Book Review: The Aeronaut’s Windlass by Jim Butcher

Name: The Aeronaut’s Windlass
Jim Butcher
Number of Pages:
630 (Paperback)
29th September 2015 by Orbit
Genre: Fantasy


Jim Butcher, the number one bestselling author of the Dresden Files, begins a new series set in a gloriously imagined world of noble families, marvellous technology and magic-wielding warriors.
Since time immemorial, humanity has lived inside the Spires, habitats towering for miles over the dangerous, monster-infested surface of the world. Captain Grimm of the merchant airship Predator was dismissed from Spire Albion’s military in disgrace – now his ship and crew are all he has, and he’s fiercely loyal to both. When the Predator is severely damaged in combat, Grimm is offered a choice – take on a clandestine mission for Albion’s leaders, or stay grounded for good.
And even as Grimm undertakes this perilous task, he will learn that the conflict between the Spires is merely a premonition of things to come. Humanity’s ancient enemy, silent for more than ten thousand years, has begun to stir once more. And death will follow in its wake…     – from Goodreads

My Rating:

My Thoughts:

I’ve been sitting here for a while now, looking at a blank screen wondering, how on earth do I review this book? Where to start? There’s so much to say.

The story takes place around Spire Albion, and delivers action right from the first page.
People have lived on spires for years, since the surface became uninhabitable. The spires have several Habbles, and Habble Morning comes under attack from the forces of Spire Aurora, a rival Spire. The attack is planned with precision, which leads to the belief that an enemy may be within.
And so the Spirearch of Albion assembles a group to venture out to Habble Landing to try and find out more about the enemy.

The group at the heart of this story is an interesting mix.

Captain Grimm finds himself grounded after a skirmish with an enemy ship. Predator, his airship, needs vast amounts of repair, more costly than Grimm could possibly afford, so he finds himself with little choice than to accept the mission of the Spirearch, who offers to replace the power crystals that Predator so desperately needs.
Grimm is reluctant as he has a history with the Fleet that saw him discharged for cowardice. There’s clearly more to it, but Grimm doesn’t talk about his past, and doesn’t particularly want to get involved with serving again. He’s enjoyed his freedom as a privateer. Once he accepts the mission however, he’s fully on board, and willingly joins battle to protect those he is travelling with. These characters include…

Gwendolyn Lancaster, the only daughter of one of the most powerful Houses, who wants to join the Spirearch’s Guard. She’s pretty no-nonsense, and the type to shoot first and consider the consequences later. She’s proper and ladylike but doesn’t back away from a challenge or a fight, regardless who the opponent is.

Benedict Sorellin-Lancaster is Gwen’s Warriorborn cousin. The Warriorborn are great,  slightly feline in appearance (they have catlike eyes) and with great strength and agility. Benedict is a little older and more experienced in working for the Guard, and accompanies the group to Habble Landing in order to protect Master Ferus.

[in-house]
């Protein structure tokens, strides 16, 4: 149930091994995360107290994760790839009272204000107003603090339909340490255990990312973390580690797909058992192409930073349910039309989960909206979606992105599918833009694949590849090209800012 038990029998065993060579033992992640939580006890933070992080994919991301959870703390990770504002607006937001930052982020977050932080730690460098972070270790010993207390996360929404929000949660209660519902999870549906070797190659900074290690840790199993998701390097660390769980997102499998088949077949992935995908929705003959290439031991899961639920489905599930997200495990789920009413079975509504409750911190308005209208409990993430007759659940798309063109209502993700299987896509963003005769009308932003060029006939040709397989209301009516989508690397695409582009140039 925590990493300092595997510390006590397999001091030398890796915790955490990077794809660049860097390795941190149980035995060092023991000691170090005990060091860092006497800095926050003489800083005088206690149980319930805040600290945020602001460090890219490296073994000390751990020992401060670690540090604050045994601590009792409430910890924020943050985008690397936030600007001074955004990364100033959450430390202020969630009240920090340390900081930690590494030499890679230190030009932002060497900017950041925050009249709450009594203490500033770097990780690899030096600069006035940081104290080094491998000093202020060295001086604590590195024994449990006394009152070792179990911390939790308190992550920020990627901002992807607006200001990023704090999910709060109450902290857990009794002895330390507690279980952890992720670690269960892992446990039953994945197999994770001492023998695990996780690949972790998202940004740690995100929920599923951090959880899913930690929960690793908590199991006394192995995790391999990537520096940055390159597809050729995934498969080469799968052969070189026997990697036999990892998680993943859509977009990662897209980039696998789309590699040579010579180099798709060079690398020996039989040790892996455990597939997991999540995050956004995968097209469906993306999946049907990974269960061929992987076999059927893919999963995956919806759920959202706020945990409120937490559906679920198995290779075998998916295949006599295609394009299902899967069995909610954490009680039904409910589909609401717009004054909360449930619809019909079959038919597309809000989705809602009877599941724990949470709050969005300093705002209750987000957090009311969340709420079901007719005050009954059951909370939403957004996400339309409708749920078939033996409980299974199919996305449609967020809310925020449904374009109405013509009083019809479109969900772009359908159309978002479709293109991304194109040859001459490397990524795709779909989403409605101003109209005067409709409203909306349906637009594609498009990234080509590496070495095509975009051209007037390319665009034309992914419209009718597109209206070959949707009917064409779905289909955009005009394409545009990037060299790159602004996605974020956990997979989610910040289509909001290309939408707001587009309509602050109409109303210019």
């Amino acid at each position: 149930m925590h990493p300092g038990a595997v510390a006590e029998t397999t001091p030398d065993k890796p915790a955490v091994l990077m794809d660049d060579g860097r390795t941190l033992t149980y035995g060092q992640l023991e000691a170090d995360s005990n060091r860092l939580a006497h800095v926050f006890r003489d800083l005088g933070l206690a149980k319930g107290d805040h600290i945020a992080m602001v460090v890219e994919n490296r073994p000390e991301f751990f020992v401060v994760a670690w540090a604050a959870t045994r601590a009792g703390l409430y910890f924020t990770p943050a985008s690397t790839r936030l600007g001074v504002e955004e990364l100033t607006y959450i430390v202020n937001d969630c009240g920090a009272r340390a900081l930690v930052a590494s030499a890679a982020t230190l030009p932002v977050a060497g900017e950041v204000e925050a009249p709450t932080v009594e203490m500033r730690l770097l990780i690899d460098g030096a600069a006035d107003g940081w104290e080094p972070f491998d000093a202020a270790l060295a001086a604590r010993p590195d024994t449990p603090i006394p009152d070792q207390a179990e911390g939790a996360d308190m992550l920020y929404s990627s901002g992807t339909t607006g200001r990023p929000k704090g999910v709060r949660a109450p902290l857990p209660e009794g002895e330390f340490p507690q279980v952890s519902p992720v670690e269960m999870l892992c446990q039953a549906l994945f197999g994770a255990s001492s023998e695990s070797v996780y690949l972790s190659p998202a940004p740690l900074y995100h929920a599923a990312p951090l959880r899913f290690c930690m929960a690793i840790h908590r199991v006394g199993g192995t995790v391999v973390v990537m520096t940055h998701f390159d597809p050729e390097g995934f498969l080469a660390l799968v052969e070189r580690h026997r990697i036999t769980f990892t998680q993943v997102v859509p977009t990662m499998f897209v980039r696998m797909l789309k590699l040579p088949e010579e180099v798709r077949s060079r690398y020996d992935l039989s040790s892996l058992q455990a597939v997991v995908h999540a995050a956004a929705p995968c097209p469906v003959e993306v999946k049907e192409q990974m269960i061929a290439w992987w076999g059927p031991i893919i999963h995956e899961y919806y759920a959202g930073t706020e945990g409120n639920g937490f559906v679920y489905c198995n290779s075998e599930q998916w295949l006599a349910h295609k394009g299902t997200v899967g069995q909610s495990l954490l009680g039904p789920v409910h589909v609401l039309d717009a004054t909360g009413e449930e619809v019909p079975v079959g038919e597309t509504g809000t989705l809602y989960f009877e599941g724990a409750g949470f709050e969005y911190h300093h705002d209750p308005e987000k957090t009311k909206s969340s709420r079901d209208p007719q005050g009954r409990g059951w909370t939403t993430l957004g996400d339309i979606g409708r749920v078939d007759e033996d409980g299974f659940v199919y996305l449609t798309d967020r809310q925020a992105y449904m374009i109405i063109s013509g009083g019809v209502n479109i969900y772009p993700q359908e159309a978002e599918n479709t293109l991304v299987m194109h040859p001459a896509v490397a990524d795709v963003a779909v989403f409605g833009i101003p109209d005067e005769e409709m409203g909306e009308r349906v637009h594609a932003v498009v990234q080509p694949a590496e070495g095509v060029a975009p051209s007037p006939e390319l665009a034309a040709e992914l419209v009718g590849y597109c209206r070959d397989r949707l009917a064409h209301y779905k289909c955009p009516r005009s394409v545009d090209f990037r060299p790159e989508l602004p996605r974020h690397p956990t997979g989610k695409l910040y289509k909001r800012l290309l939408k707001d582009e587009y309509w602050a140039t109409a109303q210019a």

Ferus is an etherealist, and some say he is half-mad, but he’s also highly perceptive of the world around him and the nature of the Enemy, even if he does have great trouble with doorknobs. He has an apprentice, Folly, a young girl learning her skills and powers. Folly is charmingly odd, talking to her small jars of crystals rather than directly to other people. I loved her quirkiness and when her powers start to show, well, you wouldn’t want to mess with young Folly. She is also apparently able to glimpse future events, which is scary as her dreams show great destruction.
The etherealists have great powers, which some choose to use for less than honourable purposes whilst maintaining a highly respectable and socially graceful façade.

Also part of the team who travel to Habble Landing is Bridget Tagwynn, a young woman who reluctantly leaves her father behind in order to serve, and initially has little wish to go. She is mentored by Benedict and the two of them become close.
And I cannot mention Bridget with out mentioning…

Rowl. A cat. A… talking cat.
I was totally charmed by Rowl of House Silent Paws, who even has viewpoint chapters and clearly regards himself and the whole of cat-kind as far more intelligent and brave than any human. He calls Bridget ‘Littlemouse’, and they converse together as Bridget can speak Cat. For all the conflict between the humans, there is equally as much going on in the cat world.

I love the mix in this story. Airships of the Fleet go to war with cannons and muskets, which feels quite historical, but then there are crystals of power loaded into the weapons cannons, shrouds to shield the ships from enemy fire, ethersilk armour, and gauntlets containing crystals with destructive power.

There’s scheming and intrigue, and threats from both humans and creatures, as things from the surface are apparently finding their way into the spire. A silkweaver sounds like an innocent little thing, right? Um, possibly not…
The villain here really is something of a smiling assassin, and there are also greater powers at work, which I hope will be revealed a little more in further books.
I’ll definitely be looking out for the next Cinder Spires book.


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